Implant-supported full-arch restorations using an external spherical implant connection. A case series

OBJECTIVES: Full-arch rehabilitation has always represented the most challenging work both from the surgical and from the prosthetic aspect. One of the challenges in the treatment of full-arch implant supported rehabilitation is the implant alignment and therefore the prosthetic framework passivation.

MATERIALS AND METHODS: Two cases of atrophic edentulous mandible and maxilla has been treated with implant-supported full-arch rehabilitation. A novel implant design (Bionica Orbit®), characterized by a spherical external connection that allow a 360° abutment rotation with an axial correction of 30° has been used. Bionica Orbit® implant has been
selected because they are born to facilitate the prosthetic framework passivation and the correction of implants disparallelism. Intramucosal spherical connection allows to place a single abutment, named LEM, from 0° to 30° axial inclination on 360° of revolution combined with mini, narrow and traditional body.

RESULTS: Two full-arch mandible and maxillary rehabilitation has been successfully treated with only one unscrew event on the provisional framework over the follow up.

DISCUSSION: This case series reports two cases of complete edentulism treatment in medically compromised patients presenting resorbed jaws. Such patients present a notable challenge for the clinician and atraumatic measures should be implied to reduce post-operative discomfort. Procedures such as maxillary sinus lifting, and guided bone regeneration often become necessary for achieving the implant rehabilitation of edentulous patients. The number of visits, the duration and the complexity of the surgeries significantly increase when bone graft procedures are adopted.
In these two full-arch rehabilitation cases of atrophic mandible and maxilla the main goal was to rehabilitate patients with fixed prosthodontics avoiding complex regenerative procedures.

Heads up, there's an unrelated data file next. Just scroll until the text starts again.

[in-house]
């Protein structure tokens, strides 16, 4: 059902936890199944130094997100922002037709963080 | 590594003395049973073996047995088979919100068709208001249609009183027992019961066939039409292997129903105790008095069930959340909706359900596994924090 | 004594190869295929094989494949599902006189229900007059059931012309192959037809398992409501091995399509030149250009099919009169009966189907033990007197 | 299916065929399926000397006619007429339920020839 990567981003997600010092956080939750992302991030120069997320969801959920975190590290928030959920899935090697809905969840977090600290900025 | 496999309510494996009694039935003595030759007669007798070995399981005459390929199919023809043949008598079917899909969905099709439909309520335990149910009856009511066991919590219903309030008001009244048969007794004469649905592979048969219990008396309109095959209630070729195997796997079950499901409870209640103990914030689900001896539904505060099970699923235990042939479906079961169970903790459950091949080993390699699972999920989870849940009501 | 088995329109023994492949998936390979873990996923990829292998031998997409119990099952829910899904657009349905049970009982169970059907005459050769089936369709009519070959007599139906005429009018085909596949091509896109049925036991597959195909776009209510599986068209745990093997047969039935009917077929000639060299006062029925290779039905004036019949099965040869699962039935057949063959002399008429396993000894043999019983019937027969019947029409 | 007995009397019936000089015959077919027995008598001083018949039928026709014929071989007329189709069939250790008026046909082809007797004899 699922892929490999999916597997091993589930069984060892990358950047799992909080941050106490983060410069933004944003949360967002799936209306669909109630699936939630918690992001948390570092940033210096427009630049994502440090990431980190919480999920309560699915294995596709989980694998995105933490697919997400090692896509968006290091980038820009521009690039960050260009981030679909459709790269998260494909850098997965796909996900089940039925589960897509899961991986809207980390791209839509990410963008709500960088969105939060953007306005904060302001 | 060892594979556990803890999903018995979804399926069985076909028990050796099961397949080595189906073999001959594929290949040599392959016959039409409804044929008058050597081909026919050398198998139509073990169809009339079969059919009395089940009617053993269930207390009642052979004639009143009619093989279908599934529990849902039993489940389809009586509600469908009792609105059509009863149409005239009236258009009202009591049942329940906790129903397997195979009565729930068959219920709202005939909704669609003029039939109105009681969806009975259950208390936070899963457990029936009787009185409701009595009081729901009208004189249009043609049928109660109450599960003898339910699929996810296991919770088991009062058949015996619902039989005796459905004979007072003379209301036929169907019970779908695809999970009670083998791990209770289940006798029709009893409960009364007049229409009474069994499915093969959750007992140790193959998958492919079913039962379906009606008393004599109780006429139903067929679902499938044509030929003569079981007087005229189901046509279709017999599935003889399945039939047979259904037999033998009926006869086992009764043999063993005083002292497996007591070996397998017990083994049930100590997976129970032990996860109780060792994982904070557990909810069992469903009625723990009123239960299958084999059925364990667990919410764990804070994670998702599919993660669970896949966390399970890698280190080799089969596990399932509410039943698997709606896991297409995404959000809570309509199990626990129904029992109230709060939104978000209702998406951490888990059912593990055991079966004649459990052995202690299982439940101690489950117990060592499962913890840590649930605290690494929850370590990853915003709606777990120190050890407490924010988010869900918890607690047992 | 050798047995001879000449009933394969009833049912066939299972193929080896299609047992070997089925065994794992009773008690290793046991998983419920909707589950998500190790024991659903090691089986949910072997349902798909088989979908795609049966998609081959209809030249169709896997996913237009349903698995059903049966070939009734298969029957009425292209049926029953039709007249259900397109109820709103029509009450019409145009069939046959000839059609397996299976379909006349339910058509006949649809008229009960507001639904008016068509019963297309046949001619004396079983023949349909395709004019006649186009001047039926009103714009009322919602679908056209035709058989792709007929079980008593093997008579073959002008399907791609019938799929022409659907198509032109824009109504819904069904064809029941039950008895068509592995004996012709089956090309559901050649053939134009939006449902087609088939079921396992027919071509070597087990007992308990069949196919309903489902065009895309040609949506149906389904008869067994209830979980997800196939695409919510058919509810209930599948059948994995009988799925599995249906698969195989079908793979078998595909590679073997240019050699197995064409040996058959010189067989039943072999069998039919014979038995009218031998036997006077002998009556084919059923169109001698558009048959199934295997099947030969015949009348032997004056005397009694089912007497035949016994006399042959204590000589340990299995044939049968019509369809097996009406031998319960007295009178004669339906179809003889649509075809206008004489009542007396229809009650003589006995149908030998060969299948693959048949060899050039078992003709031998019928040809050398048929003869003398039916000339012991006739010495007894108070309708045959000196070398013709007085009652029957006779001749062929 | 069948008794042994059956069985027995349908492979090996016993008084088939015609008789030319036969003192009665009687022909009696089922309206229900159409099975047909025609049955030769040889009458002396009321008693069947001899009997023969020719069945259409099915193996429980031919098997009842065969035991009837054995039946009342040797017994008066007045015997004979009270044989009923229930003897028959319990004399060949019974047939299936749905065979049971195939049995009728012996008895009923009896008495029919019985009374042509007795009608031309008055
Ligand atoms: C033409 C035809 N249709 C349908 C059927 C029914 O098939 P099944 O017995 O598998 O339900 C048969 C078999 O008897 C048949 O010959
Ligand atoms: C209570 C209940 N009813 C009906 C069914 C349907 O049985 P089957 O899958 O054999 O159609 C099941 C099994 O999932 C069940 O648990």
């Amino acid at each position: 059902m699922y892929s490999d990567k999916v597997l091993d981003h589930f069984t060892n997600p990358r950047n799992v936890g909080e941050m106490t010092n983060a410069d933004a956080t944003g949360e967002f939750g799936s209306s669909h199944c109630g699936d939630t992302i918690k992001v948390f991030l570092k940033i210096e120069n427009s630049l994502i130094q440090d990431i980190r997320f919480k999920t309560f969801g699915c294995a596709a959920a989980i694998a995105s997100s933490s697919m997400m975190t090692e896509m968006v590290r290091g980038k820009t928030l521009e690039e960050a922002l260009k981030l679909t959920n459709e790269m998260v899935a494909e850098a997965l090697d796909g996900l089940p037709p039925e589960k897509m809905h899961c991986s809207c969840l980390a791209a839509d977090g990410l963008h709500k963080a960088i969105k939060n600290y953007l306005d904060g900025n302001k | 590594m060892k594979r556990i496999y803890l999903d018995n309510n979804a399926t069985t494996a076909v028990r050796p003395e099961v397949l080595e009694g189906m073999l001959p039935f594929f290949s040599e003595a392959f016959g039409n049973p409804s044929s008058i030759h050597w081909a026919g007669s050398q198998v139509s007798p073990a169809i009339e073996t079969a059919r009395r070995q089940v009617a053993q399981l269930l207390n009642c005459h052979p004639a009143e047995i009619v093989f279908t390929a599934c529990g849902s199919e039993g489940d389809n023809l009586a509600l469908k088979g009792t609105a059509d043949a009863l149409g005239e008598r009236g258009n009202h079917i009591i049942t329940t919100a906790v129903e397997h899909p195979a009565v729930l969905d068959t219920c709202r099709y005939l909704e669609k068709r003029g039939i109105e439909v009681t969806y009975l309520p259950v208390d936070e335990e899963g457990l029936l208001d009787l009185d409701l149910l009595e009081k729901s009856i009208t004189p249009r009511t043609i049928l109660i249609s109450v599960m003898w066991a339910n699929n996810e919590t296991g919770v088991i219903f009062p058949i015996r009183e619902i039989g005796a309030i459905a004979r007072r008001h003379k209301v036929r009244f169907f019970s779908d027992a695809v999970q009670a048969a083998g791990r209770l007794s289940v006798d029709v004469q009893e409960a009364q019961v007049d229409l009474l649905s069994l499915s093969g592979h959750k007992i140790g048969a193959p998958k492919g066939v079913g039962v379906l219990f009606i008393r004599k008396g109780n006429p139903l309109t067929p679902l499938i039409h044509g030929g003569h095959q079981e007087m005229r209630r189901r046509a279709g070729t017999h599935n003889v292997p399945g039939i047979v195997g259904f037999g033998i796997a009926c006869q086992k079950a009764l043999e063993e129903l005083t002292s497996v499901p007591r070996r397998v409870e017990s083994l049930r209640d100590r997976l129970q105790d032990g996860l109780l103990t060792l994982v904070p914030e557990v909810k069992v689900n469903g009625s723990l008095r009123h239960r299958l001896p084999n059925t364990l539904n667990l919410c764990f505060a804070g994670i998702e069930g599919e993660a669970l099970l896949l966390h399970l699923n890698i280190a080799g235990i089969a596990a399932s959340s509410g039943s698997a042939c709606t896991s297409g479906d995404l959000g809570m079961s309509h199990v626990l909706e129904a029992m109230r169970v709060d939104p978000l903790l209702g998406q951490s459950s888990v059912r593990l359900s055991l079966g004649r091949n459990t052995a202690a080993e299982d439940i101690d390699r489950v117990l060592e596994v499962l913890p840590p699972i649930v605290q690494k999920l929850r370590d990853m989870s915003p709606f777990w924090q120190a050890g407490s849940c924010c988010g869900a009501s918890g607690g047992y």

For the two clinical scenarios reported in this article, the upper arch and lower arch rehabilitations were approached in different ways. The choice of inserting six instead of four implants for the upper removable rehabilitation was driven by the reduced horizontal dimension of the alveolar ridge that forced the clinician to opt for smaller implant diameters, avoiding bone graft surgery. The premaxilla region was intentionally avoided since the available amount of bone was considered insufficient. To reduce the risk of mechanical complications in narrow diameter implants, the thickness of the material in the implant neck area is a determining factor.
The implant system implied in this case presented an external spherical connection where the abutment screw did not engage the implant body, but it was mostly confined to the spherical head of the fixture, thus allowing greater titanium thickness in the implant neck. Moving the implant-abutment connection the farther away from the crestal bone as a safety
measure is often achieved by either implying tissue-level implants or by the interposition of a mesostructure between the implant and the prosthetic framework.
The implant system used for the rehabilitations described in this paper shared both advantages of a tissue-level connection and an adjustable abutment acting as mesostructure.

CONCLUSIONS: Within the limitations of this clinical report, using rotational abutments over external spherical implant connections seems a valuable solution for complete-arch fixed and removable rehabilitations. The system simplifies the prosthetic workflow and allows intraoral alignment of the abutment reducing the incidence of prosthetic framework misfit. The surgical protocol could benefit from the use of narrow implant diameters, possible due to such implant connection.

CLINICAL SIGNIFICANCE: This eternal spherical connection implant system can improve the full-arch rehabilitation allowing to minimize the surgical trauma avoiding regenerative procedures when possible and correcting in a second stage the prosthetic axis thanks to a very flexible connection and to an intraoral parallelizing device.

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Table of Contents: Vol. 92 – Issue 2 – Febbraio 2024


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